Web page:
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Cleaner wrasse can control sea lice

BY TONI ERKINHARJU   Guest columnist

OSLO, NORWAY – Sea lice are external parasites that feed on the skin, mucus, and blood of marine fish, causing wounds, secondary infections, and reduced growth of their hosts. In Norwegian aquaculture, an estimated 10% of the production cost of rearing Atlantic salmon is related to sea lice control.

Since 1991, there have been reports of reduced efficacy and sea lice resistance to several chemotherapeutants. Resistance should not be confused with reduced sensitivity, which refers to a decreased effect of the chemotherapeutants and can be avoided by increasing the dosage. If the population is resistant, there will be no effect of the treatment for any dosage. Considering the possible side effects of contamination of the marine environment, alternative methods for control are preferable.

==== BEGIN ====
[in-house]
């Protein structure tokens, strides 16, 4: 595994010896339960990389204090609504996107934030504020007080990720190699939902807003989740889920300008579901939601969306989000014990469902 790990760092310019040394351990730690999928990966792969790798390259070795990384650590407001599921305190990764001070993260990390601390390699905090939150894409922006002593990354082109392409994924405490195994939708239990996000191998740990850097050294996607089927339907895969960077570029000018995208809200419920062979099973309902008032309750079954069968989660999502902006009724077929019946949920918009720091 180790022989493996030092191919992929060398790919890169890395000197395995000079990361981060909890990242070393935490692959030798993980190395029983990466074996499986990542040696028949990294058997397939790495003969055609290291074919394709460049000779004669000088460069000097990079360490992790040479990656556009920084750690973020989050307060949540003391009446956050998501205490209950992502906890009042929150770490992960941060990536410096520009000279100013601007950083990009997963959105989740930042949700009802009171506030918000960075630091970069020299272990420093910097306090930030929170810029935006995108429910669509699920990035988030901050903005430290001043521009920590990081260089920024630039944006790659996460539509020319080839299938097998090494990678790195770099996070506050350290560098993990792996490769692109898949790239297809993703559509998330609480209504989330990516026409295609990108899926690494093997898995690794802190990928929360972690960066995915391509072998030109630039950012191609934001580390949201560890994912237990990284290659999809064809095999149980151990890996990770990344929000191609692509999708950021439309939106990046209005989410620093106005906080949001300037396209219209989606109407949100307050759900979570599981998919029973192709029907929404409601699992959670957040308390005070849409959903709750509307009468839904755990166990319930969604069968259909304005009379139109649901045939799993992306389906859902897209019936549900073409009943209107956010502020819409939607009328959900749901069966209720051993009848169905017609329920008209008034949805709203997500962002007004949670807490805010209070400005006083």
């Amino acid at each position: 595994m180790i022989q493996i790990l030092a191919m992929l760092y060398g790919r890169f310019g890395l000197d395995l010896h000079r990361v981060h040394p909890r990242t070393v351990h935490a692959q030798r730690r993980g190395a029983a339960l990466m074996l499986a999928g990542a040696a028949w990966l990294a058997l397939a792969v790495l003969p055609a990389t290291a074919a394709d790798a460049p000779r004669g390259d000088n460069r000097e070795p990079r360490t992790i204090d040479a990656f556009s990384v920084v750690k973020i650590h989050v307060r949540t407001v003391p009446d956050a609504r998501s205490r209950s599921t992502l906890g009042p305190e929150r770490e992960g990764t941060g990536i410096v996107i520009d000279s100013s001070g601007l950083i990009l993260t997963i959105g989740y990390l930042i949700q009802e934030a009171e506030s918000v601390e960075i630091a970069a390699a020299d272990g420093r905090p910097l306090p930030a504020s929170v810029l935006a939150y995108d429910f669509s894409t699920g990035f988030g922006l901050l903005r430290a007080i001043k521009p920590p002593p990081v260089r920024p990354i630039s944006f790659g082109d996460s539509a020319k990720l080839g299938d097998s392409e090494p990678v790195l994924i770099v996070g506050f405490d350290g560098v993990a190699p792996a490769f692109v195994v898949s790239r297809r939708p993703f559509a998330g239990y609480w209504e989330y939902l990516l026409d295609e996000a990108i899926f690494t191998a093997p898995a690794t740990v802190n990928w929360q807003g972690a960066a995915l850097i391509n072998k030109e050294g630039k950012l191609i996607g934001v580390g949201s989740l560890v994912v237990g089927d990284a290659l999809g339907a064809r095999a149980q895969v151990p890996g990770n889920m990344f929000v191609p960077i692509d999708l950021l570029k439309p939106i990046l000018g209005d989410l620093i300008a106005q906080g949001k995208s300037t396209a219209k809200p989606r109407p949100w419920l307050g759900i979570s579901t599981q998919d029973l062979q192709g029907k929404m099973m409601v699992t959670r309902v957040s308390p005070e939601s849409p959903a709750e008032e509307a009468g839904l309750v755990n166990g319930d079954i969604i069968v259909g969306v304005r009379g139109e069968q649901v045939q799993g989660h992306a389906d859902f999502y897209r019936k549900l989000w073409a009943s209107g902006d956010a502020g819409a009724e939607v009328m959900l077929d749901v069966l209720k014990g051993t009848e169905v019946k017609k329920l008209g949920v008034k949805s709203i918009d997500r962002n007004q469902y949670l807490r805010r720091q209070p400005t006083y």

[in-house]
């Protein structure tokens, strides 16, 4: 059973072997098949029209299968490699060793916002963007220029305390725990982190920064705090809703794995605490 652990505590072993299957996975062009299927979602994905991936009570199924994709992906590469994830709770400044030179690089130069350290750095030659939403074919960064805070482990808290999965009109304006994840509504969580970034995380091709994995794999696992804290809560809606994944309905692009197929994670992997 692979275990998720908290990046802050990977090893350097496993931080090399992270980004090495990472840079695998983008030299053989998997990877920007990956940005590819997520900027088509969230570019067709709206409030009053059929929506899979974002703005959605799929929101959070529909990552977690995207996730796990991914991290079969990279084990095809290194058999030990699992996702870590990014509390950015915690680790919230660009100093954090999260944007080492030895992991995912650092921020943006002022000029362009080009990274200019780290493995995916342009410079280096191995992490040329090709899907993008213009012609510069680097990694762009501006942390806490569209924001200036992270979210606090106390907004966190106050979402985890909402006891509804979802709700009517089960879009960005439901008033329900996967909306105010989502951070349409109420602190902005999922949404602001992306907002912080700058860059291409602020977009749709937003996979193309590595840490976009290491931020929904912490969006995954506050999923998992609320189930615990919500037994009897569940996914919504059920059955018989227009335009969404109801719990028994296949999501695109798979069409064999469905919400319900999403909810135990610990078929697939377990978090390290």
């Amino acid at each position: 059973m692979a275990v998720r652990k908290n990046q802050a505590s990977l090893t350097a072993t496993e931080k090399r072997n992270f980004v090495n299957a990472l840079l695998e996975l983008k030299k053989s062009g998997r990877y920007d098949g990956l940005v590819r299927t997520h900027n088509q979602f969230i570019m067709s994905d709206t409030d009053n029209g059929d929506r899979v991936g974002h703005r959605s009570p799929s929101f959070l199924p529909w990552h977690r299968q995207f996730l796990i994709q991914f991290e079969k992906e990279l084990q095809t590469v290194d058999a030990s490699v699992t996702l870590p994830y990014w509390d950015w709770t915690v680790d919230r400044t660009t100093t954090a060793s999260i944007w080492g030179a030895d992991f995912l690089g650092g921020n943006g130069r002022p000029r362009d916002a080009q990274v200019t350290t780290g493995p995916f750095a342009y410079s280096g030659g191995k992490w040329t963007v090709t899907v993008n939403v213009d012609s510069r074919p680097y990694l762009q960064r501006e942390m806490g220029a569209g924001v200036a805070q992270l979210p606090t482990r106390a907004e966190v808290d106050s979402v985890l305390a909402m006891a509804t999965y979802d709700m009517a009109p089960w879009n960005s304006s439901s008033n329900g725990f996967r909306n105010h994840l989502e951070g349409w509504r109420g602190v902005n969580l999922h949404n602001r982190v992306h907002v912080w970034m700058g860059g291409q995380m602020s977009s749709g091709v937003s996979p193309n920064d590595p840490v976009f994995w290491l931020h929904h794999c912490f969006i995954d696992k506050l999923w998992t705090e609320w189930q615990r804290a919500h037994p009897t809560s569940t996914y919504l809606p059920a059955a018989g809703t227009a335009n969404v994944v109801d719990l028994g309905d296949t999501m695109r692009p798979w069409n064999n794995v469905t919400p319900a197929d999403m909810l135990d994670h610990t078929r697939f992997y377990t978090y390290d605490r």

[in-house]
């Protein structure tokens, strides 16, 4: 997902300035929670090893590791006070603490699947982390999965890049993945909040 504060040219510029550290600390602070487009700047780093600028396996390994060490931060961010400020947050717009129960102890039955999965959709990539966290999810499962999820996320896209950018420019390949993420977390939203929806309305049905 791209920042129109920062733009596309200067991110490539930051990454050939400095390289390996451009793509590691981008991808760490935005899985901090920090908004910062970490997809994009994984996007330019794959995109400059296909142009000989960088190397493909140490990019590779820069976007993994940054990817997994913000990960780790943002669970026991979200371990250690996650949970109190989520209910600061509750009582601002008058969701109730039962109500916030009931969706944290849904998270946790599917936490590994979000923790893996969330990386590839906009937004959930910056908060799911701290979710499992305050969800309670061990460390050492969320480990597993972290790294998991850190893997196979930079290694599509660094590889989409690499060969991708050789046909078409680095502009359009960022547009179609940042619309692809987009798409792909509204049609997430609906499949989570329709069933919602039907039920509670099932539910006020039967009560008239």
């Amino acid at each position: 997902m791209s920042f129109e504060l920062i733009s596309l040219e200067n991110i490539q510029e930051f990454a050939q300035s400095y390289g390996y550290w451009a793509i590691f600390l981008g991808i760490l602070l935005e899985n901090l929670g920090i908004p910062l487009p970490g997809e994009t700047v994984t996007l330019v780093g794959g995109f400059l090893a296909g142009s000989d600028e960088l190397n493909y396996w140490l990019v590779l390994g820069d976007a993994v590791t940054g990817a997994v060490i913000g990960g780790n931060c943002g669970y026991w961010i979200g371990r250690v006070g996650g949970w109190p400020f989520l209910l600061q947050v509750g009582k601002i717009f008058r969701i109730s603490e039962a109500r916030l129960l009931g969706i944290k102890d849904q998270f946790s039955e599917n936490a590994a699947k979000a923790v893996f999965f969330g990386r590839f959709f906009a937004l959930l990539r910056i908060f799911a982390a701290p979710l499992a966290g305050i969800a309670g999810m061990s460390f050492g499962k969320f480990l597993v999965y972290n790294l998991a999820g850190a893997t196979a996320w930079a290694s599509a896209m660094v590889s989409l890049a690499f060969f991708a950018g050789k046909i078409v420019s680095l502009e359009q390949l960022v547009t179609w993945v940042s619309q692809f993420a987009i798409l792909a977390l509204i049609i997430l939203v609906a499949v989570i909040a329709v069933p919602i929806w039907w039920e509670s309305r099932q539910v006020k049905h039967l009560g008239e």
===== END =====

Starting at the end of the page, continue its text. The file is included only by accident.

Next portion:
Two species of cleanerfish used for biological delousing: goldsinny wrasse, left, and lumpfish, right. Trygve Poppes photo

Read the rest and much, much more in Issue 6, 2012 of Fish Farming News.  Download now for immediate access and keep the .pdf for future reference. 

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